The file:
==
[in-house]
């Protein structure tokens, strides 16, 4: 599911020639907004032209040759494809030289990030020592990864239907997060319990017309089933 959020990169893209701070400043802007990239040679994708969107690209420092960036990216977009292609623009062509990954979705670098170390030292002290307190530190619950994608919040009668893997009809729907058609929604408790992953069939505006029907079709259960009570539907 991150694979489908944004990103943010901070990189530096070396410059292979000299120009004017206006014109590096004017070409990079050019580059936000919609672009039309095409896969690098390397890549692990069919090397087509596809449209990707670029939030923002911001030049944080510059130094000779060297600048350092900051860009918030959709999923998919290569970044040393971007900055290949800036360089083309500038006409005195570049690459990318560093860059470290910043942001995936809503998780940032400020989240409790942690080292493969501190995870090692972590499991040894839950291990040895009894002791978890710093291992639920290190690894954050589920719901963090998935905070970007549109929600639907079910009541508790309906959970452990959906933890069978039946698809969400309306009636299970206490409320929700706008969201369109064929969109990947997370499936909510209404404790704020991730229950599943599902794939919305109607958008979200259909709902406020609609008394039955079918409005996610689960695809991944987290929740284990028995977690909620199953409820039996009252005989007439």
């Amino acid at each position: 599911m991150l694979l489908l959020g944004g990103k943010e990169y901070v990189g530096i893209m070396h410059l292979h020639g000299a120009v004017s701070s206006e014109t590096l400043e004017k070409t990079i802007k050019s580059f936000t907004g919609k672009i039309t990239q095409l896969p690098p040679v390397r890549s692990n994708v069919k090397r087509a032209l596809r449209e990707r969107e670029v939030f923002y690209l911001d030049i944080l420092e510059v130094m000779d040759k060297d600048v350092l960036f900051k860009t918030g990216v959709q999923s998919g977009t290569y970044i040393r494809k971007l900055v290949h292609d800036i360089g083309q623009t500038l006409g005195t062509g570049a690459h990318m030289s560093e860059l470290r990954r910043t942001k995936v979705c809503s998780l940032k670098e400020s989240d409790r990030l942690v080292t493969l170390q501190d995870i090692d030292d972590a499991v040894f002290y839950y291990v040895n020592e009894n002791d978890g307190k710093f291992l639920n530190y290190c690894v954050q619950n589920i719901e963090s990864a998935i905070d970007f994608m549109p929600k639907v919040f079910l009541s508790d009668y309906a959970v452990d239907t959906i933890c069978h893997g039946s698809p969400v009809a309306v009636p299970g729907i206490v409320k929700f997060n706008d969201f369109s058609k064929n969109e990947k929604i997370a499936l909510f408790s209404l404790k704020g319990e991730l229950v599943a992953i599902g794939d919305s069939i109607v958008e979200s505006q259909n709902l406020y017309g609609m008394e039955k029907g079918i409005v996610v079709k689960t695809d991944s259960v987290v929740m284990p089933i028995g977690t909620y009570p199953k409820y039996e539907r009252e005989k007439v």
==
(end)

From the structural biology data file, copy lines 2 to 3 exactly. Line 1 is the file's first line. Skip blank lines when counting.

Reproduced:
């Protein structure tokens, strides 16, 4: 599911020639907004032209040759494809030289990030020592990864239907997060319990017309089933 959020990169893209701070400043802007990239040679994708969107690209420092960036990216977009292609623009062509990954979705670098170390030292002290307190530190619950994608919040009668893997009809729907058609929604408790992953069939505006029907079709259960009570539907 991150694979489908944004990103943010901070990189530096070396410059292979000299120009004017206006014109590096004017070409990079050019580059936000919609672009039309095409896969690098390397890549692990069919090397087509596809449209990707670029939030923002911001030049944080510059130094000779060297600048350092900051860009918030959709999923998919290569970044040393971007900055290949800036360089083309500038006409005195570049690459990318560093860059470290910043942001995936809503998780940032400020989240409790942690080292493969501190995870090692972590499991040894839950291990040895009894002791978890710093291992639920290190690894954050589920719901963090998935905070970007549109929600639907079910009541508790309906959970452990959906933890069978039946698809969400309306009636299970206490409320929700706008969201369109064929969109990947997370499936909510209404404790704020991730229950599943599902794939919305109607958008979200259909709902406020609609008394039955079918409005996610689960695809991944987290929740284990028995977690909620199953409820039996009252005989007439």
């Amino acid at each position: 599911m991150l694979l489908l959020g944004g990103k943010e990169y901070v990189g530096i893209m070396h410059l292979h020639g000299a120009v004017s701070s206006e014109t590096l400043e004017k070409t990079i802007k050019s580059f936000t907004g919609k672009i039309t990239q095409l896969p690098p040679v390397r890549s692990n994708v069919k090397r087509a032209l596809r449209e990707r969107e670029v939030f923002y690209l911001d030049i944080l420092e510059v130094m000779d040759k060297d600048v350092l960036f900051k860009t918030g990216v959709q999923s998919g977009t290569y970044i040393r494809k971007l900055v290949h292609d800036i360089g083309q623009t500038l006409g005195t062509g570049a690459h990318m030289s560093e860059l470290r990954r910043t942001k995936v979705c809503s998780l940032k670098e400020s989240d409790r990030l942690v080292t493969l170390q501190d995870i090692d030292d972590a499991v040894f002290y839950y291990v040895n020592e009894n002791d978890g307190k710093f291992l639920n530190y290190c690894v954050q619950n589920i719901e963090s990864a998935i905070d970007f994608m549109p929600k639907v919040f079910l009541s508790d009668y309906a959970v452990d239907t959906i933890c069978h893997g039946s698809p969400v009809a309306v009636p299970g729907i206490v409320k929700f997060n706008d969201f369109s058609k064929n969109e990947k929604i997370a499936l909510f408790s209404l404790k704020g319990e991730l229950v599943a992953i599902g794939d919305s069939i109607v958008e979200s505006q259909n709902l406020y017309g609609m008394e039955k029907g079918i409005v996610v079709k689960t695809d991944s259960v987290v929740m284990p089933i028995g977690t909620y009570p199953k409820y039996e539907r009252e005989k007439v």